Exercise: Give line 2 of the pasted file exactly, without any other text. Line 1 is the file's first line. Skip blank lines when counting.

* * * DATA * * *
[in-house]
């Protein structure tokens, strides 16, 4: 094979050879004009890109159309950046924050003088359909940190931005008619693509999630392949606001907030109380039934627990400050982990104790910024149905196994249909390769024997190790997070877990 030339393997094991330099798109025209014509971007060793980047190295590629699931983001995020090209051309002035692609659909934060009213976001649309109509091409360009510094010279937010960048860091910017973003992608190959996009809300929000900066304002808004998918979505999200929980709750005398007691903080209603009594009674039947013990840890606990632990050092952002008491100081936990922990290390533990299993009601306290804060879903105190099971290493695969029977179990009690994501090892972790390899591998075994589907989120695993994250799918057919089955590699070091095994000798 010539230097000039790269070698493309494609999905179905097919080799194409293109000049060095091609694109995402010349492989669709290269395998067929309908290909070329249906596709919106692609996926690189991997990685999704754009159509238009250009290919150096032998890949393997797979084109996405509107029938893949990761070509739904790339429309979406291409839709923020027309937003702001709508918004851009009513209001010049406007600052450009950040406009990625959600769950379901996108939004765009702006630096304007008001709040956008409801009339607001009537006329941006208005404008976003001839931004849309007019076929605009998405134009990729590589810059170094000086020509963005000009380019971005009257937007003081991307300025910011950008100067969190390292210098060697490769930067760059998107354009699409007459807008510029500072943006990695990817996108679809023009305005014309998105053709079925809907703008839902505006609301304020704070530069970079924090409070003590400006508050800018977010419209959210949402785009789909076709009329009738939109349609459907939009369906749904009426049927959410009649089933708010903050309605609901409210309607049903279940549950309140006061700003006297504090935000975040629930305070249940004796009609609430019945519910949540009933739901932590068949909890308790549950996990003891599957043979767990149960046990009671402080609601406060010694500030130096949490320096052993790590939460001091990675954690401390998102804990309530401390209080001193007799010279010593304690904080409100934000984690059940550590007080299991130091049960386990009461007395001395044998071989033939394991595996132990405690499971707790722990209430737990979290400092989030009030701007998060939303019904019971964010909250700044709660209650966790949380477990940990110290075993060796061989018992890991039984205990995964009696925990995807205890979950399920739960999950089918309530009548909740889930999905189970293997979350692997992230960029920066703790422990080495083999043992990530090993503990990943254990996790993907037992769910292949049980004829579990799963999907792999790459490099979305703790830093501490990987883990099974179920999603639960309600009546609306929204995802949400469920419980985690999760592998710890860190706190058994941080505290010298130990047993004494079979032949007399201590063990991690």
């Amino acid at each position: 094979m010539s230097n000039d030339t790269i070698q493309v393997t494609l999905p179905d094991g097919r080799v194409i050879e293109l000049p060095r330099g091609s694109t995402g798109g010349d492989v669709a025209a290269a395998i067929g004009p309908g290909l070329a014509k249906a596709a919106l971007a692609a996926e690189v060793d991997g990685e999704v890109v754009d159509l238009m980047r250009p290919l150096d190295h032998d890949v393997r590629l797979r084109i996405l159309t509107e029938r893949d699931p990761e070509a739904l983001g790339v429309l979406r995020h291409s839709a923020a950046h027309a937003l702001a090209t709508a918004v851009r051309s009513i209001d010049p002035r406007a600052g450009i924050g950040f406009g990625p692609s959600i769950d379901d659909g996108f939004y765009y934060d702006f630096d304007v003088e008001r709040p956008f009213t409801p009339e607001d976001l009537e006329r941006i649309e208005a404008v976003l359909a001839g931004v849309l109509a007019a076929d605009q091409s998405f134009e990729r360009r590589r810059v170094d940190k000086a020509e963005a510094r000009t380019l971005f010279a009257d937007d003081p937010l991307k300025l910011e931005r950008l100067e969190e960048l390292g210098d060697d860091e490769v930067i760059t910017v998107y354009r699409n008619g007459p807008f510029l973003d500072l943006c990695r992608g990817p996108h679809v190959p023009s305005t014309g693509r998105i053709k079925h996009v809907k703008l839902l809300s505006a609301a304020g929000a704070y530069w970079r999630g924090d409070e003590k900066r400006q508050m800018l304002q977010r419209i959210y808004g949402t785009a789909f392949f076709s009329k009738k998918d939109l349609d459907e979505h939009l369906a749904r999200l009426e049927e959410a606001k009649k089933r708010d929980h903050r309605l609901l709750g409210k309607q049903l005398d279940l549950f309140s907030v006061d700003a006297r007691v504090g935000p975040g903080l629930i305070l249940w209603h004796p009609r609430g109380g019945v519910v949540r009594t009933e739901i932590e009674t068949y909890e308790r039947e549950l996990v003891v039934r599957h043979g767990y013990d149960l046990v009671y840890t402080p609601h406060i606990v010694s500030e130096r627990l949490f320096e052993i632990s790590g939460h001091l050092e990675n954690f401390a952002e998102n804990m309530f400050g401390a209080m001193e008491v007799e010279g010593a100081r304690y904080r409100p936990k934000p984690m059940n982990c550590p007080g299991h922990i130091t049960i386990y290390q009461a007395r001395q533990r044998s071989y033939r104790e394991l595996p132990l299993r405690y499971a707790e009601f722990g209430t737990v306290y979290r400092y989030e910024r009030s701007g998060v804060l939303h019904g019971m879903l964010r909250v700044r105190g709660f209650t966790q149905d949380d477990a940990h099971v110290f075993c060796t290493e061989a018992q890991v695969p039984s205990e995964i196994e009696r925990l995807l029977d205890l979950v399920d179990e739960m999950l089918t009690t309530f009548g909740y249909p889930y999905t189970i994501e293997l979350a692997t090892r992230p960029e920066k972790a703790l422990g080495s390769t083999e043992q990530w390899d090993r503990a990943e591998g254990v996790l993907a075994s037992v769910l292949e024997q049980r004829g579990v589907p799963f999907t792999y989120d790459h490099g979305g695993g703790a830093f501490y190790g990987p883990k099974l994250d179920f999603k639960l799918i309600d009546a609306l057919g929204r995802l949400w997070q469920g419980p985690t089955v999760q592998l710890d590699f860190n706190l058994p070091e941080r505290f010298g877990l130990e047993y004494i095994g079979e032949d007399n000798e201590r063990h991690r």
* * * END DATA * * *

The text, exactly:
């Protein structure tokens, strides 16, 4: 094979050879004009890109159309950046924050003088359909940190931005008619693509999630392949606001907030109380039934627990400050982990104790910024149905196994249909390769024997190790997070877990 030339393997094991330099798109025209014509971007060793980047190295590629699931983001995020090209051309002035692609659909934060009213976001649309109509091409360009510094010279937010960048860091910017973003992608190959996009809300929000900066304002808004998918979505999200929980709750005398007691903080209603009594009674039947013990840890606990632990050092952002008491100081936990922990290390533990299993009601306290804060879903105190099971290493695969029977179990009690994501090892972790390899591998075994589907989120695993994250799918057919089955590699070091095994000798 010539230097000039790269070698493309494609999905179905097919080799194409293109000049060095091609694109995402010349492989669709290269395998067929309908290909070329249906596709919106692609996926690189991997990685999704754009159509238009250009290919150096032998890949393997797979084109996405509107029938893949990761070509739904790339429309979406291409839709923020027309937003702001709508918004851009009513209001010049406007600052450009950040406009990625959600769950379901996108939004765009702006630096304007008001709040956008409801009339607001009537006329941006208005404008976003001839931004849309007019076929605009998405134009990729590589810059170094000086020509963005000009380019971005009257937007003081991307300025910011950008100067969190390292210098060697490769930067760059998107354009699409007459807008510029500072943006990695990817996108679809023009305005014309998105053709079925809907703008839902505006609301304020704070530069970079924090409070003590400006508050800018977010419209959210949402785009789909076709009329009738939109349609459907939009369906749904009426049927959410009649089933708010903050309605609901409210309607049903279940549950309140006061700003006297504090935000975040629930305070249940004796009609609430019945519910949540009933739901932590068949909890308790549950996990003891599957043979767990149960046990009671402080609601406060010694500030130096949490320096052993790590939460001091990675954690401390998102804990309530401390209080001193007799010279010593304690904080409100934000984690059940550590007080299991130091049960386990009461007395001395044998071989033939394991595996132990405690499971707790722990209430737990979290400092989030009030701007998060939303019904019971964010909250700044709660209650966790949380477990940990110290075993060796061989018992890991039984205990995964009696925990995807205890979950399920739960999950089918309530009548909740889930999905189970293997979350692997992230960029920066703790422990080495083999043992990530090993503990990943254990996790993907037992769910292949049980004829579990799963999907792999790459490099979305703790830093501490990987883990099974179920999603639960309600009546609306929204995802949400469920419980985690999760592998710890860190706190058994941080505290010298130990047993004494079979032949007399201590063990991690």